As for Sara Hermann, who directed the Museum of Modern Art of the Dominican capital between 2000 and 2004 and serves as an advisor in visual arts at the León de Santiago de los Caballeros Center, she dominates Dominican production in particular. She has been curator of numerous exhibitions, and we particularly remember Suite Quisqueya, New Dominican Painting (co-curator, Paula Gómez), Fernando Peña Defilló: The eternal return (co-curator, Karenia Guillarón), The visual codes of merengue, Body of crime (with Paula Gómez), Heroic Dimensions: The art of the 60 years in the Dominican Republic (with Paula Gómez). In addition, she expands her centers of interest to Central America and Latin America. He has lectured and published articles about the island's artists, as well as ArtNews, Longwood Arts Journal and El Caribe. His point of view on the relations between the two communities that populate the island seems very revealing. In the catalog of geographies (in) visible, in the Leon Center (2008), he wrote: "In the case of Haiti and the Dominican Republic, it is opportune to present the subject of this territory and its artists as one of the communicating vessels in which there is a situation of dialogue that is sometimes unnoticed (or intentionally unnoticed).
Thus, in the field of visual arts, the cultural relations between the two island neighbors seem exemplary in a society where Haitian immigration breeds rejection reactions. This corroborates the possibility for the art of the two countries to establish themselves as guarantors of the spirit of tolerance.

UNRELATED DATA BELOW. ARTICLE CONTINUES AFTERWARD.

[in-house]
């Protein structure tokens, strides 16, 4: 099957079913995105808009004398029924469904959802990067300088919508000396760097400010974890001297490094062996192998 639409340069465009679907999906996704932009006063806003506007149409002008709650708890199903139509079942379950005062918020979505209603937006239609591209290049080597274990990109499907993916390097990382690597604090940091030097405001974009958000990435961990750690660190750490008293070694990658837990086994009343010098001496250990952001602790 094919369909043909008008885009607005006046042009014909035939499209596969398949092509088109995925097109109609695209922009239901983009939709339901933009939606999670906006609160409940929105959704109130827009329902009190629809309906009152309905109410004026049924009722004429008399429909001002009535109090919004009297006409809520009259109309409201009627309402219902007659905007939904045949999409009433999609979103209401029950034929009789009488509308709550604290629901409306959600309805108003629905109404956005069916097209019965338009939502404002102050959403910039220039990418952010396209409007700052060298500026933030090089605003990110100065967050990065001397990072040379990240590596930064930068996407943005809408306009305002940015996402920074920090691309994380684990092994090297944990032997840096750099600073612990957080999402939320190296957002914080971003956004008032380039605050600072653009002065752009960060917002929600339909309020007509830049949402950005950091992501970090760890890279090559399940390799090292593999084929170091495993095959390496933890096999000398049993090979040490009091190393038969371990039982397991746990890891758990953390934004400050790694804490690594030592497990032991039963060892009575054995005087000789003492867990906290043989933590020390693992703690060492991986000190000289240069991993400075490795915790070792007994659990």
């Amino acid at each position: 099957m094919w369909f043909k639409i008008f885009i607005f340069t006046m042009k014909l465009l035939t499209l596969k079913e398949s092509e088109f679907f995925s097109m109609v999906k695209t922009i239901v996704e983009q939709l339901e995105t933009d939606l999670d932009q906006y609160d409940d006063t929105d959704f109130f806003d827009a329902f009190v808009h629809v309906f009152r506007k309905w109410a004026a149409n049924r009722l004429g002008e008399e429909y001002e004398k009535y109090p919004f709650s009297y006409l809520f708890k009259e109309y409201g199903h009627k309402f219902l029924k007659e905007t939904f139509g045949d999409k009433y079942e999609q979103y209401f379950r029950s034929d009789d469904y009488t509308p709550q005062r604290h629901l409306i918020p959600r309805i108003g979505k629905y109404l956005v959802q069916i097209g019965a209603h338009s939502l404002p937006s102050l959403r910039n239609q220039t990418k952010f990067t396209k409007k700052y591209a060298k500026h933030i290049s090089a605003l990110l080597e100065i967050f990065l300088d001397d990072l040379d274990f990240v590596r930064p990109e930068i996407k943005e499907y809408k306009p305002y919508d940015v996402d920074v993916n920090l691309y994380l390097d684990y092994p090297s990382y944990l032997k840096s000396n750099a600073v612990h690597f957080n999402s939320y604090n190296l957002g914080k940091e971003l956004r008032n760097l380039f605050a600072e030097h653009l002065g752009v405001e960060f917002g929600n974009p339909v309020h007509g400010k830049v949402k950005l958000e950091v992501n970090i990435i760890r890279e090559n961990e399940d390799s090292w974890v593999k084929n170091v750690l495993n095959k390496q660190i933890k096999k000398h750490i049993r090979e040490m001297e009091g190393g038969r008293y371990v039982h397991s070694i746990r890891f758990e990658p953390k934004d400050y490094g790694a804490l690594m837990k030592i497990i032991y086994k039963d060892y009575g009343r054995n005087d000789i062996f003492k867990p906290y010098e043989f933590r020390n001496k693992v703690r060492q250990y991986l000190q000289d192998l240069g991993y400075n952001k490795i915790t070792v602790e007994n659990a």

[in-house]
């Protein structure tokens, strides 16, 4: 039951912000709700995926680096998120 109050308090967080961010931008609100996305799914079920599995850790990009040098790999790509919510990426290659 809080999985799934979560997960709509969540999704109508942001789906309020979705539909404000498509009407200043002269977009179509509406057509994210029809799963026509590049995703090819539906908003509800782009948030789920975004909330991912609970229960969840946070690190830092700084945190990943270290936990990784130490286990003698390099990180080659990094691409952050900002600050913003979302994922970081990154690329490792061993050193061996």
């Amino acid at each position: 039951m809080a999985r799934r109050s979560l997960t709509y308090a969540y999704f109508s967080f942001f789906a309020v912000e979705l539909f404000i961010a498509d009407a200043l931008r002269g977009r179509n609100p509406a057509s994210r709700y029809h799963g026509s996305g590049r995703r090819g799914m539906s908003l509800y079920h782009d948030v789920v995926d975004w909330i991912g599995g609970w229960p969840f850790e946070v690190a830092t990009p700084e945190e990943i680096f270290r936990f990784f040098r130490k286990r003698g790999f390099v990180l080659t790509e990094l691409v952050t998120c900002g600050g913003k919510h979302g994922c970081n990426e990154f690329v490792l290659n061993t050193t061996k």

On the other hand, it is important to emphasize that the crossing of experiences on the occasion of biennials has constituted an opening to other creations and has proven to be enriching, thus compensating for the isolation. The plastic artists became aware of their region, of an art that is built on a common history, if not similar, on the collective memory, on the incessantly enunciated hybridity, on a commitment not in the face of a specific political ideology, but that translates a resistance to everything that can go against the free will and the realization of man. This is expressed linguistically by a series of ruptures and new formal, structural and conceptual propositions.
Taken from the Book Braiding a History in Progress, Contemporary Dominican Art in the Context of the Caribbean
Michele Dalmace, Critic and art researcher.
Professor at the Michel de Montaigne University, Bordeaux